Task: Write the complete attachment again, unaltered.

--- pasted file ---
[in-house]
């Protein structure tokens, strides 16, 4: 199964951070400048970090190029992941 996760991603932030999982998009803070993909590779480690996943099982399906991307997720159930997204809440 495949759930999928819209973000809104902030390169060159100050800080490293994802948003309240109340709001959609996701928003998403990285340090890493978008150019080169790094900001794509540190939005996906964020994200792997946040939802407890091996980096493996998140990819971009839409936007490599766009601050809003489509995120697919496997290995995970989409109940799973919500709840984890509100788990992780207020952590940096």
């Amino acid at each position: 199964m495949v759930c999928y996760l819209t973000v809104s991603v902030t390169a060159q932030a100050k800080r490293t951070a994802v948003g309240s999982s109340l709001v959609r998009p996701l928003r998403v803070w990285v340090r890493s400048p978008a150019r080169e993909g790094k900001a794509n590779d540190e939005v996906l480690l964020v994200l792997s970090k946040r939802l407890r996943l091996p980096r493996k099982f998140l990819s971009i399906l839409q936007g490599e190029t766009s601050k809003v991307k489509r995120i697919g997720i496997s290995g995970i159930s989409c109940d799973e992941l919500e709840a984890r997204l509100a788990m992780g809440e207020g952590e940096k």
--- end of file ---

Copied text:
[in-house]
């Protein structure tokens, strides 16, 4: 199964951070400048970090190029992941 996760991603932030999982998009803070993909590779480690996943099982399906991307997720159930997204809440 495949759930999928819209973000809104902030390169060159100050800080490293994802948003309240109340709001959609996701928003998403990285340090890493978008150019080169790094900001794509540190939005996906964020994200792997946040939802407890091996980096493996998140990819971009839409936007490599766009601050809003489509995120697919496997290995995970989409109940799973919500709840984890509100788990992780207020952590940096």
């Amino acid at each position: 199964m495949v759930c999928y996760l819209t973000v809104s991603v902030t390169a060159q932030a100050k800080r490293t951070a994802v948003g309240s999982s109340l709001v959609r998009p996701l928003r998403v803070w990285v340090r890493s400048p978008a150019r080169e993909g790094k900001a794509n590779d540190e939005v996906l480690l964020v994200l792997s970090k946040r939802l407890r996943l091996p980096r493996k099982f998140l990819s971009i399906l839409q936007g490599e190029t766009s601050k809003v991307k489509r995120i697919g997720i496997s290995g995970i159930s989409c109940d799973e992941l919500e709840a984890r997204l509100a788990m992780g809440e207020g952590e940096k």